The Inside Story of How Chicago Built the Dearborn Street Bike Lane

To build the Dearborn Street bike lane, Chicago DOT had to negotiate some tricky politics. Photo via Island Press

Editor’s note: As transportation commissioner for DC and later Chicago, Gabe Klein was pivotal in the development of a new model for big-city DOTs. Along with Janette Sadik-Khan in New York, Klein (who sits on the board of OpenPlans, the organization that publishes Streetsblog) pioneered an approach that prioritized people instead of cars and emphasized the importance of quick action to gain the public’s confidence. 

In his new book, Start-Up City, available from Island Press, Klein outlines his strategy for making city agencies more nimble and responsive to modern policy challenges, especially in the realm of streets and transportation. It’s a guide to, in his words, “getting sh*t done.” It’s also a great read with lots of behind-the-scenes glimpses of what it takes to change streets in today’s cities. Below is one of our favorite stories from the book, about the origin of a key piece of downtown Chicago bike infrastructure. For more about Klein and Start-Up City, check out the Streetfilms interview.

During my first eight months, our outreach for the Chicago Streets for Cycling Plan 2020 and the resulting feedback made it clear to us that Chicagoans were eager to have safer bike facilities near their homes, but also desired citywide connectivity, particularly to and through the Loop, if they were going to consider commuting by bike. Like most of our key projects, we had assembled a big tent of supporters to make sure that we had maximum reach, input, and backing when we went public with the 2020 bike plan. The plan as process and output proved a critical first step because of the potential for blowback from auto-oriented skeptics, many of whom still viewed bikes as nothing more than a recreational activity for kids or a form of high-intensity fitness training.

In the plan, we could not and did not ignore the complexities of downtown traffic, which previous plans had skirted due to its heavy congestion and high stakes. The Dearborn two-way bike lane represented the centerpiece of the proposal for the Chicago Loop and was, in many ways, the route without which the entire thing would fall apart…

Internally, we built support for the project by challenging our engineers to strive for greatness and to use the latest technology, including sensors to detect cars in the turn lanes and cyclists approaching the lights to trigger a light change. Our Bureau of Electricity, our line striping unit, and CDOT inspectors were employed to implement the project as opposed to contractors. So, at every level of the agency, CDOT staff had a role in this high-profile, high-stakes project, and everyone was aligned to see it succeed. We also had total control and were able to use CDOT internal budget line items for the bootstrap project. We had no dedicated funding stream for bike lanes for the first two years — just a mandate — so creativity was key.

At the eleventh hour, we learned that the Illinois DOT, which had jurisdiction over a few of the east-west streets that crossed the Dearborn bike lane, was going to flex its political muscle. A year before, we had planned on running a protected bike lane from the west side of Chicago all the way through the Loop, and the state traffic engineers had balked because “they had jurisdiction” and “this was unproven.” This was really code for “we are not going to let you do it… just because.”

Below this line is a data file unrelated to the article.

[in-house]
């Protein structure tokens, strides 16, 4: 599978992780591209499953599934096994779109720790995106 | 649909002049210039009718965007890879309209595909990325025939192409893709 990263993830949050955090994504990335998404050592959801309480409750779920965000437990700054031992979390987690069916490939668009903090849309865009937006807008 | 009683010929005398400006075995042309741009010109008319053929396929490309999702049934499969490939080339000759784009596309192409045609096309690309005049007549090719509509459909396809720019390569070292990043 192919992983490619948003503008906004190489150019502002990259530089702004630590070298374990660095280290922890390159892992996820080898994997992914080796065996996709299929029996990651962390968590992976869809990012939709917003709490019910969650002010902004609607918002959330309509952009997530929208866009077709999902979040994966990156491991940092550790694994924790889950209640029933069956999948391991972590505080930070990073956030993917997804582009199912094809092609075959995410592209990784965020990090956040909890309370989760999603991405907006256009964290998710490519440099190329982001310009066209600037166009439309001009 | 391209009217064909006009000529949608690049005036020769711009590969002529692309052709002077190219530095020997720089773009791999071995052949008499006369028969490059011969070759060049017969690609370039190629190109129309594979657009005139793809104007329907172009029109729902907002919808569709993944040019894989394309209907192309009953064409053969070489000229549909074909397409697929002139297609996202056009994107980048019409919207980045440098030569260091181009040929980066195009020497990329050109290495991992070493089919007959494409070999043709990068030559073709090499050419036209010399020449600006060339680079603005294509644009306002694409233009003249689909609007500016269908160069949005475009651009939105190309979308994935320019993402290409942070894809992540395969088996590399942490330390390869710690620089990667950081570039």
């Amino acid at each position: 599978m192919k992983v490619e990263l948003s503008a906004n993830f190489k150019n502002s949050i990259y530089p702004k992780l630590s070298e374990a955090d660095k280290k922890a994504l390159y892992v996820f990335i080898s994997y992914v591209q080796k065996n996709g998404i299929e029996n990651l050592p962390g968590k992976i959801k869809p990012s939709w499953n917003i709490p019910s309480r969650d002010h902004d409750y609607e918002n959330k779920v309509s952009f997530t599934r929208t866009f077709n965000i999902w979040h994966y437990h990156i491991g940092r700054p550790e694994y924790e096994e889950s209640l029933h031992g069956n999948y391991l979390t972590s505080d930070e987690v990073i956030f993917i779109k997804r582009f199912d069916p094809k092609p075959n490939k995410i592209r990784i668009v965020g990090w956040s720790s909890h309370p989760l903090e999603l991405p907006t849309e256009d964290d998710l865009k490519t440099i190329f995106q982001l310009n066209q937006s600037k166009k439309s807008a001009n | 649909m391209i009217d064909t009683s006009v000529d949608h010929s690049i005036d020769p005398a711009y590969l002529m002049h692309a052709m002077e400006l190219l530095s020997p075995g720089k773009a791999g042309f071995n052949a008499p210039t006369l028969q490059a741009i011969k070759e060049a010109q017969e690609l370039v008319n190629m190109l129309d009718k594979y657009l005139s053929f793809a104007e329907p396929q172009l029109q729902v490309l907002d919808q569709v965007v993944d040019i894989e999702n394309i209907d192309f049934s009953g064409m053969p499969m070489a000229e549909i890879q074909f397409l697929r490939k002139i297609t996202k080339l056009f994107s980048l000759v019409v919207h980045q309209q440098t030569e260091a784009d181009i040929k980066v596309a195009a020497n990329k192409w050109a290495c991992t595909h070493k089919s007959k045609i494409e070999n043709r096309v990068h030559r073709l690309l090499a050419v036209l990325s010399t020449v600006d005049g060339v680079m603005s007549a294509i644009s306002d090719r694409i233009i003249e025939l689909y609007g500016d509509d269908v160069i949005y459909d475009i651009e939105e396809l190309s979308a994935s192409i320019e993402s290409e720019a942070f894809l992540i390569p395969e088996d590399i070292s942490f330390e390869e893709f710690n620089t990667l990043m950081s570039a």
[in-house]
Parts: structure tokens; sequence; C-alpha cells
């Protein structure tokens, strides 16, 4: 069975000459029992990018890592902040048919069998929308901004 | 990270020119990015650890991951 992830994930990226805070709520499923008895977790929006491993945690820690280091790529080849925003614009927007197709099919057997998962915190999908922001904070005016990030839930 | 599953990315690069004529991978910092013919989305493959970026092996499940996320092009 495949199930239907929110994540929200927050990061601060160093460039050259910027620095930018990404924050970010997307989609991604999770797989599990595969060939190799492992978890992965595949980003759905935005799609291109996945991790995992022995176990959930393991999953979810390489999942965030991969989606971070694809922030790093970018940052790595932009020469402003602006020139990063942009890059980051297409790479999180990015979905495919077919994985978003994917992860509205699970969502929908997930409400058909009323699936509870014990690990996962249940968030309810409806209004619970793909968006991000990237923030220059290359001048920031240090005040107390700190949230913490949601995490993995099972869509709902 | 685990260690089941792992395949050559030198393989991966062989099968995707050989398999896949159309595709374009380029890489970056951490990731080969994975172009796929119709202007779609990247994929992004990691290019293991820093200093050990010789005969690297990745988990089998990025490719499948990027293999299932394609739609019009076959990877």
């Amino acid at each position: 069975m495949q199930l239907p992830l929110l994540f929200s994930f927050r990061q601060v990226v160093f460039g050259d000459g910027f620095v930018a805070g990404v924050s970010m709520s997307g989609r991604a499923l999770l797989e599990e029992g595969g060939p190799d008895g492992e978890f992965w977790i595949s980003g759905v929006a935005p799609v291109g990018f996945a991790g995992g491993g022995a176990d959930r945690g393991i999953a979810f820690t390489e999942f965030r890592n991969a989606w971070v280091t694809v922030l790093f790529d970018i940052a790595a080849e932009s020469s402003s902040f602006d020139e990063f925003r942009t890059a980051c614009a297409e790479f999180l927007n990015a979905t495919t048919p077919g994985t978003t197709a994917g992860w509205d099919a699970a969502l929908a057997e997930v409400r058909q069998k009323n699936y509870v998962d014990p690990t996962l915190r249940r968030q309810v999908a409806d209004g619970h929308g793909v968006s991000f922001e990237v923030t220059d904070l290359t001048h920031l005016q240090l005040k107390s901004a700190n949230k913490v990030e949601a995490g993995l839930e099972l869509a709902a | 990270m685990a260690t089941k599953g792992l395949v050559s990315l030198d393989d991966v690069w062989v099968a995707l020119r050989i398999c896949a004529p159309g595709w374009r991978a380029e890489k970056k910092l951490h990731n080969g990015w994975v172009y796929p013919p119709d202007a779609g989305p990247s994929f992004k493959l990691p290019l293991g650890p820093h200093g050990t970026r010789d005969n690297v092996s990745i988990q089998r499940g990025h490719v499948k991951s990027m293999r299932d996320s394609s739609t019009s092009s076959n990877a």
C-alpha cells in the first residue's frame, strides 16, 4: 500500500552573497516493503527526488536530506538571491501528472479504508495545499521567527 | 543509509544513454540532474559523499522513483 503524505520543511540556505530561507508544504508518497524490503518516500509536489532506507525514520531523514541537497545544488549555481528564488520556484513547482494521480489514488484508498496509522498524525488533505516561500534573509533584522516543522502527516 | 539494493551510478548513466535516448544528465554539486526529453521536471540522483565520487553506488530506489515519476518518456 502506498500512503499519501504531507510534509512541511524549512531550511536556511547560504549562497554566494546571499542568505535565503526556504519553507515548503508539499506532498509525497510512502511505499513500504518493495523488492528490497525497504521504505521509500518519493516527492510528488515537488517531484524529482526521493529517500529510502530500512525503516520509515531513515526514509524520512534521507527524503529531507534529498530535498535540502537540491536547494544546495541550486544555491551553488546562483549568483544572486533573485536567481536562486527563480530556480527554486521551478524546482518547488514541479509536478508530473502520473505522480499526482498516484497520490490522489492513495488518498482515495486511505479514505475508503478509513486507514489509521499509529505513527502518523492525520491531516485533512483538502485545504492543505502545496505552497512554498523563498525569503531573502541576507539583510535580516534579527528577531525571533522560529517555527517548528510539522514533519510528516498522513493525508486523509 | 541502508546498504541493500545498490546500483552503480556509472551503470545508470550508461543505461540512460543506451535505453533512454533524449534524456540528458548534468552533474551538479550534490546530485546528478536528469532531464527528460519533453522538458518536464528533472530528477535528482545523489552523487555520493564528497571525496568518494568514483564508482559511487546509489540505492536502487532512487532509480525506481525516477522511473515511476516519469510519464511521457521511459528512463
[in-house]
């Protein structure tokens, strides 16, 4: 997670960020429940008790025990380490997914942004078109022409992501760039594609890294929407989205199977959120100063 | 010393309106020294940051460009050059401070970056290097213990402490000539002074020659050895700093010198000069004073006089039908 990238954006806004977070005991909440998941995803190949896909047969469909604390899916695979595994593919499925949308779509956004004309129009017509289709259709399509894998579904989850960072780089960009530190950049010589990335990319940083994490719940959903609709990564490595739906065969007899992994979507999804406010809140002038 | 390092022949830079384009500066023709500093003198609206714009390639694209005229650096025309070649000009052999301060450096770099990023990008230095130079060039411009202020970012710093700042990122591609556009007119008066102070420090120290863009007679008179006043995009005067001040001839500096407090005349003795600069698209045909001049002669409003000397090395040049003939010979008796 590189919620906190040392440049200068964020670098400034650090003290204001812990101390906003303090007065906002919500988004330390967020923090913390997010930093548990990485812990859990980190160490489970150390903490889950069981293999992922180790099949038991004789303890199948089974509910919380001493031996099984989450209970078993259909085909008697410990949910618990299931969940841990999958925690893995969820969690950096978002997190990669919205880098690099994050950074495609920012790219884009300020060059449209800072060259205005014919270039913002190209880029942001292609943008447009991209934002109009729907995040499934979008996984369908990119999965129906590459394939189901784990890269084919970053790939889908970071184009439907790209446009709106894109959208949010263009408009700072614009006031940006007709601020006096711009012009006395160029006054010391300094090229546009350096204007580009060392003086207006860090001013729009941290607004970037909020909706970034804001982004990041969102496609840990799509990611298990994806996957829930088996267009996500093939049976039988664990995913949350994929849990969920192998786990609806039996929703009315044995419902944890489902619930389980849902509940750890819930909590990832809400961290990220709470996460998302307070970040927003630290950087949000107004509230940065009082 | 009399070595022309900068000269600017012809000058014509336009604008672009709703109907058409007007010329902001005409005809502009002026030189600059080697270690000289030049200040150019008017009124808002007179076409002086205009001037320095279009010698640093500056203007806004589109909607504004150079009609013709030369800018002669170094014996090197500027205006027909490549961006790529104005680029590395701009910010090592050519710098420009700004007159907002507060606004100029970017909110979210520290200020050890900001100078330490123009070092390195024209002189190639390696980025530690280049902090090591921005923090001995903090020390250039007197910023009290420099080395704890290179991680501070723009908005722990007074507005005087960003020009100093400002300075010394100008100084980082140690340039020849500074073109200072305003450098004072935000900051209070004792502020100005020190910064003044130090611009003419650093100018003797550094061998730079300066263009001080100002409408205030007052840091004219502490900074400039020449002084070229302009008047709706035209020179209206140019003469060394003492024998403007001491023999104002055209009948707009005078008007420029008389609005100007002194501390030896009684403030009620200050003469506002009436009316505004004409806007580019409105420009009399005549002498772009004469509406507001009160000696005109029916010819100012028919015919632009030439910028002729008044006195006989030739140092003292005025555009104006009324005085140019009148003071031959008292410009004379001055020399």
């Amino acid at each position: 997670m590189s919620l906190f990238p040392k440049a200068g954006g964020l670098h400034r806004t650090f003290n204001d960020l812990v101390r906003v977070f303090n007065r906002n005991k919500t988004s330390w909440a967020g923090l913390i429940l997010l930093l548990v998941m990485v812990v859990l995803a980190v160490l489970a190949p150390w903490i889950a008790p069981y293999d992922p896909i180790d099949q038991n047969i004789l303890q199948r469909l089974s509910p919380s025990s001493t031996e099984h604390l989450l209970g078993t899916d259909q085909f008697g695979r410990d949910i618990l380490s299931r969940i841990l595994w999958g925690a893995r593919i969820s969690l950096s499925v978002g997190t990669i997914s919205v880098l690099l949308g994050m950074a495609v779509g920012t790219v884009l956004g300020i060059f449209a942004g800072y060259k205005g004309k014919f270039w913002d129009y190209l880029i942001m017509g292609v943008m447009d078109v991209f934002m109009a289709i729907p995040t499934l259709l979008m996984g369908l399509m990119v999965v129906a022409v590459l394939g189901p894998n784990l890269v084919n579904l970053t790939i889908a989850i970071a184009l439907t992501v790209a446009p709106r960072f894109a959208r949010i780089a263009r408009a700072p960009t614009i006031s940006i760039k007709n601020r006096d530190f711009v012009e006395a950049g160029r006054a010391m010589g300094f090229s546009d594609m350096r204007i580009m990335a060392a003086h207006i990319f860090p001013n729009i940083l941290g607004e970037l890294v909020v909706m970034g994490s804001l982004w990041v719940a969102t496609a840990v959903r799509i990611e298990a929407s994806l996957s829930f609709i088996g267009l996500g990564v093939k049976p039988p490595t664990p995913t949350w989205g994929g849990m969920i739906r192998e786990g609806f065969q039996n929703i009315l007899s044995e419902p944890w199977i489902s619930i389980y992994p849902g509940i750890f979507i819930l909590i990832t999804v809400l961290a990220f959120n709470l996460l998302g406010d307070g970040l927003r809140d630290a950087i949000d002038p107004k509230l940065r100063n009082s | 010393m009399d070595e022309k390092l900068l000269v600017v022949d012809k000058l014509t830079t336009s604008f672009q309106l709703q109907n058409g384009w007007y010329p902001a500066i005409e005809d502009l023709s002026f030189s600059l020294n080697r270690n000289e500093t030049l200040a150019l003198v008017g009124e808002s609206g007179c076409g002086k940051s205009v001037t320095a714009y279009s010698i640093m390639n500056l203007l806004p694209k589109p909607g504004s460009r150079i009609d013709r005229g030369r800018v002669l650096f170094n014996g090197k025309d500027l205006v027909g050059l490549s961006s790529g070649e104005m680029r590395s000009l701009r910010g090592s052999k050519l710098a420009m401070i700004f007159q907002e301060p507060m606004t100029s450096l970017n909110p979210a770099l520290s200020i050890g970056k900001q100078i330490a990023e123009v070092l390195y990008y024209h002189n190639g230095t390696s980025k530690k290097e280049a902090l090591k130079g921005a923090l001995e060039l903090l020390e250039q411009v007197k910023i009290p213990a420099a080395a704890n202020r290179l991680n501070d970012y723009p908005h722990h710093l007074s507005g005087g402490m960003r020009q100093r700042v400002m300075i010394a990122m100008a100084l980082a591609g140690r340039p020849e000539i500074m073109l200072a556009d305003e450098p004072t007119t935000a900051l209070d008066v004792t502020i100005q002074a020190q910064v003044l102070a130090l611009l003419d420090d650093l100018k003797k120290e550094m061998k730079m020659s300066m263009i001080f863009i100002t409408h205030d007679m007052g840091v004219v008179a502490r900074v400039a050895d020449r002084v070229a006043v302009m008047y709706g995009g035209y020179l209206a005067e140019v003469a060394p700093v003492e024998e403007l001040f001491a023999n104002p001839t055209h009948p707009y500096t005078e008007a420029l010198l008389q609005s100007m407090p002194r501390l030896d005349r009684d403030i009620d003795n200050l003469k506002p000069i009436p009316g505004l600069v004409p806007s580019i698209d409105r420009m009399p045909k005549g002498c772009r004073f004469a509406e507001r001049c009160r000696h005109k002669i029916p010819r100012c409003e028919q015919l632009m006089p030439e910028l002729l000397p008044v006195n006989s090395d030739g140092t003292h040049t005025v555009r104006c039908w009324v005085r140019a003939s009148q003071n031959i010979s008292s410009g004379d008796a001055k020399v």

These sorts of jurisdictional battles are a common thread in cities where historical ownership of certain streets, particularly larger arterials, by the state can result in shockingly simple ideas being portrayed as radical. What I didn’t count on was Illinois DOT banning us from even crossing one of their streets or adding one bicycle signal. However, there were bigger political and personality issues and tensions at hand between the city and state. The governor’s office didn’t want me or the city dictating policy to them, or making the state look “old school in the face of change.” The Illinois DOT, because of many overtures at the engineers’ level, was actually on board with our bike and safety projects at this point and supported our overall approach.

We sent a note to our friends at the state, knowing that they were ruffling our feathers at the behest of the governor’s office for political reasons, rather than disagreeing with the decision based on any sound engineering or planning basis. We notified them respectfully that we were charging ahead with the project, the reasons why we were justified, and that they were invited to the press event to unveil the project if they so chose. We came from a strong position, and did not back down. Basically, we were saying, “Go ahead and sue us.”

The state, as I predicted, stayed quiet as the facility went in. As the bike lane became real, and people started riding in it before it was even open, we heard no complaints, save one hotel that needed some adjustments made to a loading zone.

We had a press conference, and more than two hundred Chicagoans showed up to celebrate the new facility. It was a landmark project for Chicago, and it made a statement that we were serious about safety, as well as about cycling as a form of basic urban transportation.

From Start-Up City by Gabe Klein. Copyright © 2015 Gabe Klein. Reproduced by permission of Island Press, Washington, D.C.


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